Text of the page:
Both these hypotheses ignore something obvious: the psychic benefits of being CEO. In the business context, this just means that a person gets a substantial amount of utility from the power and prestige related to being in charge. For number #1, I doubt there ever was a de facto lottery system for CEO, because there would always have been many people who wanted it for the psychic benefits. For number #2, even if though there is diminishing marginal utility for consumption, there is not diminishing marginal utility for prestige. In fact, purely based on conjecture, I would bet that it is exponential. Being middle management hardly changes the amount of prestige you have, being CEO of a Fortune 500 company does drastically.

And it's likely that these psychic benefits vastly outweigh the effect of diminishing marginal utility to consumption. How do we know that? Because otherwise, we would expect to see the effects the Rowe is describing at much lower levels of income. Research shows that utility to income drops precipitously after 75,000, so if diverging income was caused by a lack of demand for those types of jobs, then the divergence would be occurring at a much lower percentile of income.


Starting to see how this works with your last comment, Nick. So if, say, most CEO candidates are wealth-satisficers (they'll quit when they have enough wealth to retire and have everything they want), then increasing executive pay reduces the years-as-CEO per candidate, which tightens the pool of candidates, which leads to increasing executive pay... This becomes a vicious cycle as long as increasing pay drives people out of the candidate pool faster than it attracts new candidates into the pool.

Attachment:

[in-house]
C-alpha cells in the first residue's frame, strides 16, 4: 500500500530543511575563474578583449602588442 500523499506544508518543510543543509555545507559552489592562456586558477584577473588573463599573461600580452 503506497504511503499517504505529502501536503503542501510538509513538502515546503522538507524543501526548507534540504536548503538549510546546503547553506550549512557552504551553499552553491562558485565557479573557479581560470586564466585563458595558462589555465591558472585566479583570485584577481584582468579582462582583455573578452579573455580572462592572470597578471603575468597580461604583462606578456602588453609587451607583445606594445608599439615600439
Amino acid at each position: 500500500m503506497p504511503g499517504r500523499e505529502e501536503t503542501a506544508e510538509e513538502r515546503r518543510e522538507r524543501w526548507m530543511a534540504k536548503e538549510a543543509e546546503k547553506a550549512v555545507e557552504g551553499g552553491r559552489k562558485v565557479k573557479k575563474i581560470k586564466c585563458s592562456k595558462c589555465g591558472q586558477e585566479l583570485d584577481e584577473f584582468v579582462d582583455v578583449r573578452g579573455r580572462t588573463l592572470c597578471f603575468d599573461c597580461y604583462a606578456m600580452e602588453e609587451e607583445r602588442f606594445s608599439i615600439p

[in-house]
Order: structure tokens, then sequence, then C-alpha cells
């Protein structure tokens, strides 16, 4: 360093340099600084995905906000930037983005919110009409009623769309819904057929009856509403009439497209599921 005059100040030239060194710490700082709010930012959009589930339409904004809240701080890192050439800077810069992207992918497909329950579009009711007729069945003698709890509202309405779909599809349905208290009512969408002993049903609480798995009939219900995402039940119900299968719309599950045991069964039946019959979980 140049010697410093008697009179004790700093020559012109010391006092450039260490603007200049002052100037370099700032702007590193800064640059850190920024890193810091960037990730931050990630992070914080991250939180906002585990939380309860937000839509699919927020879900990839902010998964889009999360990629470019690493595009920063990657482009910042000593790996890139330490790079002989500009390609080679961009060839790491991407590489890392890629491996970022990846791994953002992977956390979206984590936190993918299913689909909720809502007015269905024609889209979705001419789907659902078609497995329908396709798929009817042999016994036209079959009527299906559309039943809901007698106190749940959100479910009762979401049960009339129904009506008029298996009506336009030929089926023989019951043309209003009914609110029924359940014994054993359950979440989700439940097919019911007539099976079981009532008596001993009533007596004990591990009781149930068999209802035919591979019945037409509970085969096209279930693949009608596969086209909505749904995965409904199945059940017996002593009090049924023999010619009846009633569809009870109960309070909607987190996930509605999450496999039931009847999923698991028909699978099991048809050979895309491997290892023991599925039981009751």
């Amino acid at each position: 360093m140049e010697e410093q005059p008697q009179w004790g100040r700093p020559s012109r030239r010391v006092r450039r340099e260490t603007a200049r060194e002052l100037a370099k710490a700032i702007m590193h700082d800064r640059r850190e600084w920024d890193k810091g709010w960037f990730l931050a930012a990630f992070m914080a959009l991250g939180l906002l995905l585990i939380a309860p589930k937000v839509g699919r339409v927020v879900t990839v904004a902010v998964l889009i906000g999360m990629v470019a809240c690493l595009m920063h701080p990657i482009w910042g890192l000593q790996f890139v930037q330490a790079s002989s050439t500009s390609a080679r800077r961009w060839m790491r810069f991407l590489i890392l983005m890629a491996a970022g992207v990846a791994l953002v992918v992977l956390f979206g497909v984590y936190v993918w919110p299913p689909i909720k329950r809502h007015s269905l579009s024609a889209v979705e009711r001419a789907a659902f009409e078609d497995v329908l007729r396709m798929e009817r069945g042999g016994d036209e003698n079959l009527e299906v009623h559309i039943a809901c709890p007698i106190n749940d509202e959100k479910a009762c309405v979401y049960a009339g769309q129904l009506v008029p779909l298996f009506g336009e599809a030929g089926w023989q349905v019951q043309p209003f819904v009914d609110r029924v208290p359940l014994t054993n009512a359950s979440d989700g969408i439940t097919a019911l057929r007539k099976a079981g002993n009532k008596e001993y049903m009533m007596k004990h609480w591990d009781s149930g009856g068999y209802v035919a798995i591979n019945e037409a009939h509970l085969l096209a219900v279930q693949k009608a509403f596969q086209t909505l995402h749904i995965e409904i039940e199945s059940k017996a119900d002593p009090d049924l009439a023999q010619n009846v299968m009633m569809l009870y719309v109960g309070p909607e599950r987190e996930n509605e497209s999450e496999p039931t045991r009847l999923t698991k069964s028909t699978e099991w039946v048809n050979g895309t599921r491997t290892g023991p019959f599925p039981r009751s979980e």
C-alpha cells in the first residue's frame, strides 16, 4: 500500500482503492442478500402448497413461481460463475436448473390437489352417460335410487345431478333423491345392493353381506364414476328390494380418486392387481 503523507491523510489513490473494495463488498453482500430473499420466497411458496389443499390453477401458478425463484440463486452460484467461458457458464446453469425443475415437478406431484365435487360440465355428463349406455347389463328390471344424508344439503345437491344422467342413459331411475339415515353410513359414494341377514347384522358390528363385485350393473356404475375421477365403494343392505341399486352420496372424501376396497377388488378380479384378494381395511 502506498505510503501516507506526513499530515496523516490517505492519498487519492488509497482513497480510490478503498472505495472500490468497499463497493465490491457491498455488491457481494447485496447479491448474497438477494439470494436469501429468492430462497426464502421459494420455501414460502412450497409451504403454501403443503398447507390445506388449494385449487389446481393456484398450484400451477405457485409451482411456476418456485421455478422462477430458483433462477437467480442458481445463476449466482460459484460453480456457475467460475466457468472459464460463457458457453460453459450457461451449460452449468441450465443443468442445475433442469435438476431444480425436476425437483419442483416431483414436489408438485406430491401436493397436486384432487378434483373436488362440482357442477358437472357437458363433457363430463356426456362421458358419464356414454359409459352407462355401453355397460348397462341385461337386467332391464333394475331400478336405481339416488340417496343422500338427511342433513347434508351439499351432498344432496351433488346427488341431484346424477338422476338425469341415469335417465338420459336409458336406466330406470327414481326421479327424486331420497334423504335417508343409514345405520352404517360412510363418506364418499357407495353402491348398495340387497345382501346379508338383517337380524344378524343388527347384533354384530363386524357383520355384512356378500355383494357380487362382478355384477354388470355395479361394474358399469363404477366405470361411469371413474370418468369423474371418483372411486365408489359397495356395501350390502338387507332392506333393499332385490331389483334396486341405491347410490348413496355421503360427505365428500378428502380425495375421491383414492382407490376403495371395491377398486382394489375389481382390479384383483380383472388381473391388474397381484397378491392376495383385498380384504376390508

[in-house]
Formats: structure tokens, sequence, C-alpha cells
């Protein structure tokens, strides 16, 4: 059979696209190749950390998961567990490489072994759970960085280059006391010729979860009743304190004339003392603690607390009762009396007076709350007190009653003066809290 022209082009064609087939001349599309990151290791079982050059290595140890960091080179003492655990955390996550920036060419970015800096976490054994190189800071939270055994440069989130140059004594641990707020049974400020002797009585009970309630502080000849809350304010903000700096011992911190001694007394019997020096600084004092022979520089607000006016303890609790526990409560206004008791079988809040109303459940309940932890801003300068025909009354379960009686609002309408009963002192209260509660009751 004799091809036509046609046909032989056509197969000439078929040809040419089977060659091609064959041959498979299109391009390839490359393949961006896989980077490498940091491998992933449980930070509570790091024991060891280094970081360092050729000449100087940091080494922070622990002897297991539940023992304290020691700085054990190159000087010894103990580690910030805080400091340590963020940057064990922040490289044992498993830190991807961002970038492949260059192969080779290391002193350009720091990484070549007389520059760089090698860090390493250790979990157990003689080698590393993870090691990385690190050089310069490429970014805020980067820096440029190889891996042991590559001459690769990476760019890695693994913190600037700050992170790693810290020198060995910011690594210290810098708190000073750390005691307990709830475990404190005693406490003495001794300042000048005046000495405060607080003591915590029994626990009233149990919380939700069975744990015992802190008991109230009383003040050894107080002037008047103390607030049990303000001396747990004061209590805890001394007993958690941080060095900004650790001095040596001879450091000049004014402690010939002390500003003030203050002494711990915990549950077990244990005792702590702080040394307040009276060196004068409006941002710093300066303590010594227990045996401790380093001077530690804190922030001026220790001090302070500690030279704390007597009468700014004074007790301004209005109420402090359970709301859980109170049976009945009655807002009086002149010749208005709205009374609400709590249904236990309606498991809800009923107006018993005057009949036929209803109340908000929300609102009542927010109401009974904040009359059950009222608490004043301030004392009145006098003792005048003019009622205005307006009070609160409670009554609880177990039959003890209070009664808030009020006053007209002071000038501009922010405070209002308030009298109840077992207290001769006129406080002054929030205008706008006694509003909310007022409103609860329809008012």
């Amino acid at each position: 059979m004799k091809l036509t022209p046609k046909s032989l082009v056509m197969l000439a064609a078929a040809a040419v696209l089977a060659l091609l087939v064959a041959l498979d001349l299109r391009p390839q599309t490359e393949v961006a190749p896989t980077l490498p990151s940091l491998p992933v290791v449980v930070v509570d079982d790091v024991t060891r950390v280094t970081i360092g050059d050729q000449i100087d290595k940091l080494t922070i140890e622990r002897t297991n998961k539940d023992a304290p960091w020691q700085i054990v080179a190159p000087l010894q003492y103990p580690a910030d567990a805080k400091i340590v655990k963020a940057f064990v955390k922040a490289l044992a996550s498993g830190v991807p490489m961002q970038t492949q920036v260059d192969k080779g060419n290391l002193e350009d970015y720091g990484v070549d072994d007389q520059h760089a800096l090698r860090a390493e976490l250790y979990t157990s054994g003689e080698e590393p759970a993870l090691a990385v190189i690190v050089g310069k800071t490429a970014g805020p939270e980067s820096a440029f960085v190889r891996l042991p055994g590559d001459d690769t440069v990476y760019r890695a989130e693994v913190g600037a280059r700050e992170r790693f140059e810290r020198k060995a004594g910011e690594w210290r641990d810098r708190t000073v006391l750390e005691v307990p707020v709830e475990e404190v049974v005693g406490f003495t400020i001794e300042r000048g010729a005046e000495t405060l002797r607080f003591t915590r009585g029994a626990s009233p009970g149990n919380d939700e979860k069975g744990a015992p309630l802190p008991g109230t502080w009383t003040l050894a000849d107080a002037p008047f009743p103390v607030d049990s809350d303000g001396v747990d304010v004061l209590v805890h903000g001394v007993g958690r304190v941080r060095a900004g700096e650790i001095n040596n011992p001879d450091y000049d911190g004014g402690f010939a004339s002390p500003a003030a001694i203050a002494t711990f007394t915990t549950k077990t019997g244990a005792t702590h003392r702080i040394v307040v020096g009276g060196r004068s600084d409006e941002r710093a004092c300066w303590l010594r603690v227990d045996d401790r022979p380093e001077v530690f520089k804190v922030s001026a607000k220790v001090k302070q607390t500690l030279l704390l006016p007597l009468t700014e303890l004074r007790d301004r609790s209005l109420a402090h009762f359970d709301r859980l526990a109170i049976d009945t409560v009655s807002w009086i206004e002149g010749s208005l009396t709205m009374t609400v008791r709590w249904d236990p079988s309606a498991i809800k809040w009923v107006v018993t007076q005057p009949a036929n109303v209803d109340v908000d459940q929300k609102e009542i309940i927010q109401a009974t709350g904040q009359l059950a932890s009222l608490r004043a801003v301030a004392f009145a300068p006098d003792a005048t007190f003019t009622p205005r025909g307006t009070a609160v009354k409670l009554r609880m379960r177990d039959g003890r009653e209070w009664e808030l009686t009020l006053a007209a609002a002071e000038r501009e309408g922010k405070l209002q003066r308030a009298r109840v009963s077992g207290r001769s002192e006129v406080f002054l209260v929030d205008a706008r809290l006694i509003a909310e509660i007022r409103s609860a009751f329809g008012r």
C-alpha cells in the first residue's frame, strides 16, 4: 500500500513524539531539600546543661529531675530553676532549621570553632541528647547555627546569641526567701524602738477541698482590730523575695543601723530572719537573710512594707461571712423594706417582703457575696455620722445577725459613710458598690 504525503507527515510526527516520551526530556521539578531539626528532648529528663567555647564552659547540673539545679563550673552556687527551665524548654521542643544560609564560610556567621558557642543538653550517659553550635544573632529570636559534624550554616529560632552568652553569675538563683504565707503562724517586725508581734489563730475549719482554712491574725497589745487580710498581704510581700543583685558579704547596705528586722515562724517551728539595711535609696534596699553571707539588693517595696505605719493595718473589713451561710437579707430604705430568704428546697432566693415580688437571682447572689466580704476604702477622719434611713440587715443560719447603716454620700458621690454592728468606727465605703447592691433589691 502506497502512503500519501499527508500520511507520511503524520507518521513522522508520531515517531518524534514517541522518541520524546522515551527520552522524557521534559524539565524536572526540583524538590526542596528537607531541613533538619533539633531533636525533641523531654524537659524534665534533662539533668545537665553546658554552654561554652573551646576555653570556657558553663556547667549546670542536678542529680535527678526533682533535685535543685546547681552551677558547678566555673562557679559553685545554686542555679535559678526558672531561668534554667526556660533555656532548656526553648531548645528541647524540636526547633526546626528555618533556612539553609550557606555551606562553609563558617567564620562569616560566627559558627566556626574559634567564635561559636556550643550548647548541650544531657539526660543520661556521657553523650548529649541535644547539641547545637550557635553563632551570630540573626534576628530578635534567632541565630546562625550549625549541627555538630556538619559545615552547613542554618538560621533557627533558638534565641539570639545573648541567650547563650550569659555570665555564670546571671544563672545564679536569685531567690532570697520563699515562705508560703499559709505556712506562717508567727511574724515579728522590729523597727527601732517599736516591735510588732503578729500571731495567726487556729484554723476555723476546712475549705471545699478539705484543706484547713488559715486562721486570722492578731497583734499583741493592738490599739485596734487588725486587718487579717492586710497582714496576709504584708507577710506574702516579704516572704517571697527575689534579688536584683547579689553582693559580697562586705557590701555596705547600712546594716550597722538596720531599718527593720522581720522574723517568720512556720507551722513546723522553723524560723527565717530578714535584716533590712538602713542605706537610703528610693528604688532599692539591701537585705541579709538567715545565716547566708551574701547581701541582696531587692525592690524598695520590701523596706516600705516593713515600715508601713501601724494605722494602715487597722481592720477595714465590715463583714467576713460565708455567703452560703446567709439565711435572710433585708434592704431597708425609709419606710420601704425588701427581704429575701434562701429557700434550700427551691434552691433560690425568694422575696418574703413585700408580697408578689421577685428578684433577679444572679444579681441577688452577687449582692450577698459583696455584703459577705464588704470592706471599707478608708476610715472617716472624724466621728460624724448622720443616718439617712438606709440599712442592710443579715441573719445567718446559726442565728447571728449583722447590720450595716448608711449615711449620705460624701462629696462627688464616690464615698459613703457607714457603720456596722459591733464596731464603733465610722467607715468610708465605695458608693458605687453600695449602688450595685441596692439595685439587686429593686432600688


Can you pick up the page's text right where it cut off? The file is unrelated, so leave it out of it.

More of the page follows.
AFG: you could well be right. If you are right, though, it makes you wonder why they bother paying them so much. There's still competition between firms for top candidates of course. But maybe a firm could compete more cheaply by spending part of the salary on a few prestigous perks instead.

PFunkLange: Yep I didn't go into that "multiplier" dynamic you are talking about, but I think it's there. the more pay they have already earned, the more you need to pay them to keep them working.

Hmmmm. I wonder if CEOs have more kids than others? They are working for their heirs. And CEO pay has gone up over time because people have fewer kids than they did in the past?

No idea about the CEO application but the original exercise is brilliant. Did you just think of it?

Micro would be so much more interesting if microeconomists took it seriously, instead of just repeating their boring mantra that trade makes everyone better off.

... altho, I'm sure that CEOs don't have more kids than others. Trying to make bequests just an extension of individual utility maximization doesn't really work. For one thing, people reproduce sexually.